Knowledge not always derived from the obvious

Sir Bob Jones claims studying history was one of the best things he has done. PHOTO: NEW ZEALAND...
Sir Bob Jones claims studying history was one of the best things he has done. PHOTO: NEW ZEALAND HERALD
I recently raged about the bonkers wastefulness of an Australian University that offered a doctoral course on making symphony orchestras safer places, writes John Lapsley.

Doubtless the symphony presents workplace dangers. The bassoonist could lean in front of the trombone and be hospitalised by a jutting E flat. First violin may be murdered by a cuckolded second. The Steinway is not earthquake certified, and the trumpeter perhaps blows wind unfelicitously. It goes on.

But I was throwing bricks inside a glass house. If I'm honest the reasons I went to university myself were equally pointless. The only reason I turned up to Orientation Week as an arts fresher, was I had absolutely no idea what else to do.

My family was thick with schoolteachers and people of the cloth. So I hadn't a clue how commerce worked, and knew little about occupations beyond that of newspaper boy and stamp collector. I quite liked the thought of being a professional cricketer, or failing that, a pop star. (My Jansen would need a larger amplifier).

So, basically clueless, I signed up for a bonded teachers' scholarship. No matter that I disliked school, and didn't much fancy teaching. At least I knew what happened in a classroom, and teachers had generous holidays. I couldn't comprehend a world where people existed on only two weeks of annual leave. (OK, this wasn't five years ago).

I enrolled in subjects like English, history, and geography not because I was thirsty for knowledge, but because that was what I did at school.

Your columnist was going nowhere. I studied on aimlessly, but then I got lucky. It happened that the history department at Auckland University, led by the famed Keith Sinclair, had a quite brilliant staff. For me, the "what's this all about?" penny dropped - no it fell into the slot machine with a clamorous clunk - when during a tutorial, one of the lecturers explained how he would mark our papers.

Nicholas Tarling informed us he'd give basic passes for regurgitating our lectures correctly. But to score good marks, we must reveal insight and better still, show some writing ability. He wanted flair and panache. The thought was that a historian should think and provoke, while showing the literary types over in the English department how to write.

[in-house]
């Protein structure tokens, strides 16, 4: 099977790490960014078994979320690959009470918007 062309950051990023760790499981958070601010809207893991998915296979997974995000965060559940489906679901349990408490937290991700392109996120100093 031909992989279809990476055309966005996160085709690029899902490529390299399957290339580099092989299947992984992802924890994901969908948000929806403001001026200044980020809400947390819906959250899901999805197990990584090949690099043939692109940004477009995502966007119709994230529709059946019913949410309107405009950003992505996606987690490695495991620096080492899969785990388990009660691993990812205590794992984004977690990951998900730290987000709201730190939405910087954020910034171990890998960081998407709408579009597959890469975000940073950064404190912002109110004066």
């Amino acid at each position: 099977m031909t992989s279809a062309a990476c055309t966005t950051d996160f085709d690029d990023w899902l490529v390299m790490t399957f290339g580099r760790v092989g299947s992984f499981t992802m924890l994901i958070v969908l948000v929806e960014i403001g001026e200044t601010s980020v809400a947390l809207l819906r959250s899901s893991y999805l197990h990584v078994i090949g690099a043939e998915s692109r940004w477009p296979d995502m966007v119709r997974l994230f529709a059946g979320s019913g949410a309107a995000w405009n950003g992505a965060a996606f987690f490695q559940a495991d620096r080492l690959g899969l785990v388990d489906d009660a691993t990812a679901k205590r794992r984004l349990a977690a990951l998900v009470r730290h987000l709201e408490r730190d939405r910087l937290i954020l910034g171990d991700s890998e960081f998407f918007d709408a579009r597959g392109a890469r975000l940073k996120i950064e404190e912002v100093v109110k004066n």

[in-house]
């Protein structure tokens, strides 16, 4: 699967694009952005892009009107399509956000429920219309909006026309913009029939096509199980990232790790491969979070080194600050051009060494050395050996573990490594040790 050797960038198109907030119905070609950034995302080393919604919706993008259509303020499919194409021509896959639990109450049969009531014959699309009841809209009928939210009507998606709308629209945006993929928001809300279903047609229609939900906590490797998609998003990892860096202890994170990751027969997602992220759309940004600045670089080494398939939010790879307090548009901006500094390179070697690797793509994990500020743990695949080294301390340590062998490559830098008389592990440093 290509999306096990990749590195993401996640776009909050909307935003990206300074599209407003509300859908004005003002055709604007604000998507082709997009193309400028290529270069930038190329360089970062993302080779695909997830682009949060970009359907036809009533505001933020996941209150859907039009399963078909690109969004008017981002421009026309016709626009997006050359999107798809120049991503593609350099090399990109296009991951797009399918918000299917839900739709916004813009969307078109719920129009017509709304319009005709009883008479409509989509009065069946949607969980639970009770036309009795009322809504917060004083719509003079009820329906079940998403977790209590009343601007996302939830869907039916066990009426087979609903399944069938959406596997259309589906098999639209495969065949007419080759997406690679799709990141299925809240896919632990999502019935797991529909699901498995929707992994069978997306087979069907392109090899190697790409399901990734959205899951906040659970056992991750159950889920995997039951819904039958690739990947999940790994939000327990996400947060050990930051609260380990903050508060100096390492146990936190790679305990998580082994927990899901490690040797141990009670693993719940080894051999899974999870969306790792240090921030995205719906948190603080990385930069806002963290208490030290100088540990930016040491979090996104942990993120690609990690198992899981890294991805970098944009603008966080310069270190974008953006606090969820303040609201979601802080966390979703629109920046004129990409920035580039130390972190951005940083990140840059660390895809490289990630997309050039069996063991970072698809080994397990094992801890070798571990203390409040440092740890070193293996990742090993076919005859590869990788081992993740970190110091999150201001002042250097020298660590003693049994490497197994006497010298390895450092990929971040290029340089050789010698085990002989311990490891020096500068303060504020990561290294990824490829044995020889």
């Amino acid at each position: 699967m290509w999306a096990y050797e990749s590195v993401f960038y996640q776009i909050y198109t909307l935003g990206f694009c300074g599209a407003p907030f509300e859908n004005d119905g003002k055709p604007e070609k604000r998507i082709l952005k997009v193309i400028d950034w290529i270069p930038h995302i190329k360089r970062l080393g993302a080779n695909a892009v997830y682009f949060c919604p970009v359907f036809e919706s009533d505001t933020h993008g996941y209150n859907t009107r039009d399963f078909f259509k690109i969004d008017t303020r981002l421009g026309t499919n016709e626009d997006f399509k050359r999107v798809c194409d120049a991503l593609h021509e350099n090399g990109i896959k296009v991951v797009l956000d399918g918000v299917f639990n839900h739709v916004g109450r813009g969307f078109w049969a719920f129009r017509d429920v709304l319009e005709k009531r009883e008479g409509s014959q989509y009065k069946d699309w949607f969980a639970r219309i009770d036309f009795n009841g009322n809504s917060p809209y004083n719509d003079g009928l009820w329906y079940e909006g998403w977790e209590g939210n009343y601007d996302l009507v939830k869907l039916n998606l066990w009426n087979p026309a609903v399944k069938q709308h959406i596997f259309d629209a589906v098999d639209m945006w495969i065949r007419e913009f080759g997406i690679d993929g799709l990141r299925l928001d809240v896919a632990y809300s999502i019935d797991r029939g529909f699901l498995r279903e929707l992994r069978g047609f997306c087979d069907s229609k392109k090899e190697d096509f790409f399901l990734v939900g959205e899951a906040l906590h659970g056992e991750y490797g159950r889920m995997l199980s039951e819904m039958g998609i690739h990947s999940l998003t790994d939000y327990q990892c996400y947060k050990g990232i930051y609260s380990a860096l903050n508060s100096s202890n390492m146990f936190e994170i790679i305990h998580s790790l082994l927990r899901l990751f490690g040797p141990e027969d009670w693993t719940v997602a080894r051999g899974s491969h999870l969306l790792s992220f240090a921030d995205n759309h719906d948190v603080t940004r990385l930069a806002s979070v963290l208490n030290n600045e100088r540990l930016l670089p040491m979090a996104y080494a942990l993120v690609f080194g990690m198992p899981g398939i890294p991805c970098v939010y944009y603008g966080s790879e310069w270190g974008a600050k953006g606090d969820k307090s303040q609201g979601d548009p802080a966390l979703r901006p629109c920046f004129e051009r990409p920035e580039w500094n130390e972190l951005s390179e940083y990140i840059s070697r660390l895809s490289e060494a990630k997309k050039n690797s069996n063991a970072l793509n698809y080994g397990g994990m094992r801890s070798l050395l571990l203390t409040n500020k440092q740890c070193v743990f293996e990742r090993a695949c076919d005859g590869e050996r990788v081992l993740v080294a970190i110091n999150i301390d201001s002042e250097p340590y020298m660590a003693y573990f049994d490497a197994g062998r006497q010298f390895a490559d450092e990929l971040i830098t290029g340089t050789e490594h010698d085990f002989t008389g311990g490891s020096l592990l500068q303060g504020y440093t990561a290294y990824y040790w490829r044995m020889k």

At last this had some point. History wasn't just learning what happened, it also involved what I (teenage me) might make of it. It might be fun.

Around the same time I discovered the Private Bar of the Grand Hotel, a retreat whose patronage was almost entirely under age, and offered a side window (for use of) during police raids. I got a duffel coat, bred a scrofulous beard, affected a pipe, and pretended to find meaning in jazz. Friends ran a student newspaper, which began publishing my deep knowledge of life.

If I'd had a passport, my profession would have been listed as "Poseur".

I laugh now, but the truth is "poseur" was a vast improvement on the kid who'd arrived in Year One. I now had the confidence to fall flat on my face. Worse, I could get up with a lesson only barely learned, have a wee think, and do it all again. And that, my friends, is an enduring asset, because the odds are that eventually we start getting some of it right.

So we should look at this city's more bumptious students - good God, they may even write for Critic - and allow that like as not, they're on the right track. The beatitudes of Matthew's gospel should have included: "Blessed are the cocksure".

I recently met another history graduate. At the Arrowtown Spring Arts Festival (bigger than you'd think) I had the job of doing the on-stage interview with Sir Bob Jones, richlister, writer, and columnist. Love him or hate him - there's little ground in between - we were on the right subject with "Satire - The Art of Taking the Mickey."

The "house full" sign went up on Sir Bob a week early and an audience, half of which possibly disagreed with everything he said, absolutely loved the process. The patrons understood there is little that is as entertaining as being forthrightly insulted with wit and style.

Sir Bob, who spends the greater part of his time reading, writing, and travelling, says he's not actually a businessman. (I don't know another billionaire columnist, so I'll take that with a bushel of salt).

Moreover, Sir Bob didn't give tuppence for commerce graduates and MBAs, and one of the best things he'd done for his career was take history.

Now that's a thought for anti-arts university policymakers, who see themselves managing qualification factories which produce lawyers, accountants - and Symphony Safety Officers.

 - John Lapsley is an Arrowtown writer.

 

Comments

Hello. I recently stumbled across a theory on when music began to die. I've a morbid fascination with falling empires: why did Rome fall? Wondered if anyone else had heard it.

The author proposed the fall began with Wagner (who was buddies with Nietzsche) and his injection of his personal sexual revolution into music. Tannhauser 1845 is his attempt to destroy the morality of Christianity. Then, the proponents of the twelve-tone system (Hauer and Schonberg) 1920 tried to nail stakes in the heart of music. Mortally wounded the ship floundered and sank under the American assault like the concert-goers went down under the batons of the Hell's Angels at the Rolling Stone concert in Altamont. "Disordered music leads to disordered lives." Music is upstream of culture. Culture is upstream of politics. Check out Kanye's newest album.

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